Hespera envelopes the sun’s harsh rays in her gauzy cloak,
And assumes her short watch over the clouded affairs of men.
Her calamitous sister, Eris, hears the stroke
Of ships sliding across the silver Aerian.
Her time has come again. Her fierce cry
Is echoed by horn-mad hoplites.
Old men’s memories, like scorpions crawling high
Upon their cringing necks, sting with ancient furies.
Eris assumes an attacker’s form.“Those who don’t find your graves,”
She shrieks across the parapets, “shall become spear-taken slaves!”
The elders of Ilitchion assemble,
Ashen-faced. “How have you, Leylandeus,
Forgotten all that which makes us tremble
With fears of its recurrence? Pray, pay us
Heed! Twice have laurels, surely ours, by thieves
Sent by bull-headed Minopaul, been lost.
You have inhaled wisps of enchanted leaves,
Certainly Demeter’s doing. Star-crossed
Men of Cleave now land on Ilitchion’s quay!
How can you keep Tall Verlander from the fray?”
And now does Hespera retire from sight,
And gives way to dark Nyx, who rules the night.
The clash of arms, aspis blunting dory;
Maximus Scherzus stares down Cleave’s assaults,
His two-hued hawk’s eyes hunting his quarry.
Suddenly, Astyanax Ajax vaults
Forward. He whips his long unerring spear
And pierces Tomalon’s unsullied shield.
Next, Aphileus and Peraltus steer
Home their throws. Tomalon falls. Cleave must yield.
The second day, Huphaestus fails. Phister
Bests him with ease, and Ilitchion breathes
Again. On the third day, Eris, sister
Of Hespera, mother of Pain, unsheathes
All her weapons. Eubaldus is hacked down,
And Porcellus, bloodied, staggers away.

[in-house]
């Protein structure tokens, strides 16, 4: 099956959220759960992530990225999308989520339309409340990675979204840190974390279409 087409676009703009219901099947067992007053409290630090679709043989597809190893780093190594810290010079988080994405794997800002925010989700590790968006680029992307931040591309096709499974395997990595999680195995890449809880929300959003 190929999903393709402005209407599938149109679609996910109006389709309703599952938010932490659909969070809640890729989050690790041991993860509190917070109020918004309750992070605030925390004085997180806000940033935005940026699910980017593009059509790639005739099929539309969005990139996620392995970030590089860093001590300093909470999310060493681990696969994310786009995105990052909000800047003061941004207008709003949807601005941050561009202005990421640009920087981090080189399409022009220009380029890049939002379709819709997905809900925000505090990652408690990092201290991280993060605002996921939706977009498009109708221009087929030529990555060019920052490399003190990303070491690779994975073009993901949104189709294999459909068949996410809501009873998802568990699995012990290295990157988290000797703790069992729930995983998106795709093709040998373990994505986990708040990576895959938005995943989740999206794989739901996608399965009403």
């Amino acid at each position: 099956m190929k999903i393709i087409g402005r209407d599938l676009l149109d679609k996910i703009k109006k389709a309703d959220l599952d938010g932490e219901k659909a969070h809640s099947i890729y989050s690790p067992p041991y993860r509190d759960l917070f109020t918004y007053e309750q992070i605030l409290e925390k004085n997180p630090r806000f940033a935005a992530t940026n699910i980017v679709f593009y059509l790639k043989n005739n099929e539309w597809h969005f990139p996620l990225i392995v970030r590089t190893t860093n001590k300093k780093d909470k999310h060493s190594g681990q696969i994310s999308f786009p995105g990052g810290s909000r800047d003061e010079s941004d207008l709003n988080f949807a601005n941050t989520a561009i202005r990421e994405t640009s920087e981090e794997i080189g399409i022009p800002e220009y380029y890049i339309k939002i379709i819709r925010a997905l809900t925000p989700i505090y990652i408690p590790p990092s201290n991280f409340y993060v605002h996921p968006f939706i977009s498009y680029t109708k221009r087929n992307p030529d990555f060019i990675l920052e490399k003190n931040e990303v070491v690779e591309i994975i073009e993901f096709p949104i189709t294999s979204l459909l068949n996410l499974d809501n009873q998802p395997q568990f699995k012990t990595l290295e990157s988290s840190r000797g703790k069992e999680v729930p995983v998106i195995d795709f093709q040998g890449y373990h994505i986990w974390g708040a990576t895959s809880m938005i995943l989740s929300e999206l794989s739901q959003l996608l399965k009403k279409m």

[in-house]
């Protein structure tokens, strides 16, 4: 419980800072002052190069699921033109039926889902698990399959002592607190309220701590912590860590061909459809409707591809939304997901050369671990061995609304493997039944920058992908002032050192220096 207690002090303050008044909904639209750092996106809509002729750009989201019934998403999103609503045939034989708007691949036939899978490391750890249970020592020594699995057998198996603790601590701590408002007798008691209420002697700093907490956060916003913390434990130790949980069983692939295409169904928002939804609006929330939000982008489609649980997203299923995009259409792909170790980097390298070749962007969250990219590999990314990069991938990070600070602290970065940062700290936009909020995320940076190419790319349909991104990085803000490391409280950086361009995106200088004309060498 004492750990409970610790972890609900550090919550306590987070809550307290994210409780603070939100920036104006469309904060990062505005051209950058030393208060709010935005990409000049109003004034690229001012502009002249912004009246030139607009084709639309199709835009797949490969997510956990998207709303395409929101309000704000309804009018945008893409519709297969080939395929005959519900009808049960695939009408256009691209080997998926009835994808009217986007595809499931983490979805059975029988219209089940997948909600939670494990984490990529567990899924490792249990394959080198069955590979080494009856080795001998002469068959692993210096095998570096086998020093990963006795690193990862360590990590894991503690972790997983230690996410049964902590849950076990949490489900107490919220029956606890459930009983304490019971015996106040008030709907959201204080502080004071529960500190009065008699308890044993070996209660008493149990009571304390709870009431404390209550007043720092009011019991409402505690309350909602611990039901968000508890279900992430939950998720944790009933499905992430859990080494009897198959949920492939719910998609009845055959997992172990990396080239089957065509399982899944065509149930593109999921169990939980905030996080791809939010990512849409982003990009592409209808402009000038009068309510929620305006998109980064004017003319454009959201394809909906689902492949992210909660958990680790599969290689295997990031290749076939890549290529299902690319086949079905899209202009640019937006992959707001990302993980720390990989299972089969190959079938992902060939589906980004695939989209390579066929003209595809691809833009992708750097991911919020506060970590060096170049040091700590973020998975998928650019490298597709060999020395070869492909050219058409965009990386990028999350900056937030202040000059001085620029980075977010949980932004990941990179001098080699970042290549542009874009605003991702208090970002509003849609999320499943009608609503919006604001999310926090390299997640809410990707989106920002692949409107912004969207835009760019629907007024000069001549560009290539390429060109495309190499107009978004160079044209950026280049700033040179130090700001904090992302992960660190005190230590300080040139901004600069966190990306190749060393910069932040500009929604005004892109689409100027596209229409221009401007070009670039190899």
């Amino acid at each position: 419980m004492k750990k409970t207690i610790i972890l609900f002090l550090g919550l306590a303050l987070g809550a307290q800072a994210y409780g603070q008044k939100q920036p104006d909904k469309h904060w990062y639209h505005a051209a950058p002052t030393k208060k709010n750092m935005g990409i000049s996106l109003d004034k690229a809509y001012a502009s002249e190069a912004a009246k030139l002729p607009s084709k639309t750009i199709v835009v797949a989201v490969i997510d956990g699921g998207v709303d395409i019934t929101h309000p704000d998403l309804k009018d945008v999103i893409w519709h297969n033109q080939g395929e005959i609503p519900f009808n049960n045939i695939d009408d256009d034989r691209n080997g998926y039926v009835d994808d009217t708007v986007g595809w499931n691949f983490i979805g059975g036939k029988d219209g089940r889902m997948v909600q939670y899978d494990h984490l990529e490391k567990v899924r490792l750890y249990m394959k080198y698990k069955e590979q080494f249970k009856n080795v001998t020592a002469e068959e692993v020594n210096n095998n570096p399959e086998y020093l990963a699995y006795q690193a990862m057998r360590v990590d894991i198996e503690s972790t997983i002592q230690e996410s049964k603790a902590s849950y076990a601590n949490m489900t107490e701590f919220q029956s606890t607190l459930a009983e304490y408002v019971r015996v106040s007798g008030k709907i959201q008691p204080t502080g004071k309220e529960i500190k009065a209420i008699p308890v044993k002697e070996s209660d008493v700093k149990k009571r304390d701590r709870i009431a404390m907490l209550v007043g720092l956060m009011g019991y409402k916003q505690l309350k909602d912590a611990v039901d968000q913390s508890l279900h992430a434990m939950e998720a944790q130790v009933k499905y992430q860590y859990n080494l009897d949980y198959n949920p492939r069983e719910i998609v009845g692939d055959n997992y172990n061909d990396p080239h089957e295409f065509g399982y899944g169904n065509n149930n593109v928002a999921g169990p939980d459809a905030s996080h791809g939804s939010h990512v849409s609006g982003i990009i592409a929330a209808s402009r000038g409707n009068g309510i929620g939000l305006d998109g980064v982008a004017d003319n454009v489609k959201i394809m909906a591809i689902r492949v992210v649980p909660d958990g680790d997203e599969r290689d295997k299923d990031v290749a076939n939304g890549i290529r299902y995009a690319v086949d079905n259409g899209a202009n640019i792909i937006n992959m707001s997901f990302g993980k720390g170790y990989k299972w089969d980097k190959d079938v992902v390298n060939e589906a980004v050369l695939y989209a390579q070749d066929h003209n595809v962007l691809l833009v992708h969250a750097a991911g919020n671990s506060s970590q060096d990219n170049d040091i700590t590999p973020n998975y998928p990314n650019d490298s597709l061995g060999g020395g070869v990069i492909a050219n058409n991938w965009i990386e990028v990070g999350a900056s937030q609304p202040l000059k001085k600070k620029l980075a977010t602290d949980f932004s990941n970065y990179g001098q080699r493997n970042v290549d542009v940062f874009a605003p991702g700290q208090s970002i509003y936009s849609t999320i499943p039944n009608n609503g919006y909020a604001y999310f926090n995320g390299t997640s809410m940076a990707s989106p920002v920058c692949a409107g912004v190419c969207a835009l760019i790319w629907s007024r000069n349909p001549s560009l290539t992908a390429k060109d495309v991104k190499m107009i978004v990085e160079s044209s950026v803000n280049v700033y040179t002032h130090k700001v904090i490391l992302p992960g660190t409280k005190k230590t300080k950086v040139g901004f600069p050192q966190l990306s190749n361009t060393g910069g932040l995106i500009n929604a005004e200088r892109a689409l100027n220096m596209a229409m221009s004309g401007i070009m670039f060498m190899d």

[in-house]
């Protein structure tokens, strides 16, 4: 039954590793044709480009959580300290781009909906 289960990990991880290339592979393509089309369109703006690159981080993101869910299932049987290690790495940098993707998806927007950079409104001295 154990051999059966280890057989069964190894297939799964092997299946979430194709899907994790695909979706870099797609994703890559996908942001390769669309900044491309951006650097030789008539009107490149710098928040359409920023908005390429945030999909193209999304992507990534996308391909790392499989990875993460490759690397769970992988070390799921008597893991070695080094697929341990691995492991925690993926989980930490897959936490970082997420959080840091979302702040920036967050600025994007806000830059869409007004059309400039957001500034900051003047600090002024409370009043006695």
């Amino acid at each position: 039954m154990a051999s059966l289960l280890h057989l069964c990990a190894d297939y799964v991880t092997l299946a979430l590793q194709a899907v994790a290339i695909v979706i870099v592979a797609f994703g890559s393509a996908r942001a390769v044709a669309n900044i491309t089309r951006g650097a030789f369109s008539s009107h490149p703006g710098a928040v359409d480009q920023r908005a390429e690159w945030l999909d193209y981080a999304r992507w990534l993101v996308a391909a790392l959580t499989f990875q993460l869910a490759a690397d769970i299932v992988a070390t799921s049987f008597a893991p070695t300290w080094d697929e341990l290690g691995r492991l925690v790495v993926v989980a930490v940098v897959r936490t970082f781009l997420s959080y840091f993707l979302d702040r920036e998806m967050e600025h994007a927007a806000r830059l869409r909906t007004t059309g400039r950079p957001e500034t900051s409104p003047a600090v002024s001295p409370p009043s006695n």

Cleave grasps once more toward the golden crown,
With Phucydome the Bold’s swift display,
But Ajax’s javelin descends with white heat.
Cleave’s last hope crumbles at Aphileus’s feet.
An eagle soars into view and circles the arena twice.
Leylandeus watches the bird depart. “Know, by this device,
Oh! Ilitchion, the Gods signal their pleasure.
Don't overturn and burn your chariots just yet!
We have, it’s true, taken Cleave’s measure.
But clinching first, before fires are set."
The eagle’s course, seen by winged spies,
Was to the Tower of Terminus,
Where, shackled, the twin-headed Xaponettum lies;
Beside the writhing figure: Equus Asinus.
The twin-headed Xaponettum stole Zeus’s fire in the springtime,
A grave offense. Now has come the moment to pay for this crime.
Daily does the sharp beak rip, by Zeus's dictum,
Ox-strong Hafules, swift Cyzimus, or Chyppnus,
From the belly of its bound and screaming victim,
Replaced by night with such as bumbling Balbuenus,
Haedalus Ex, Aezekios the Less-than-wise.
The Columbian chorae, behind shielded eyes,
Loudly laments.“How can one land be so distressed?
That Poseidon and Zeus both be unwelcome guest!”
The hopes of Cleave itself dissolve into motes,
Which Aeolian winds scatter into the white capped waves of the Aerian Sea.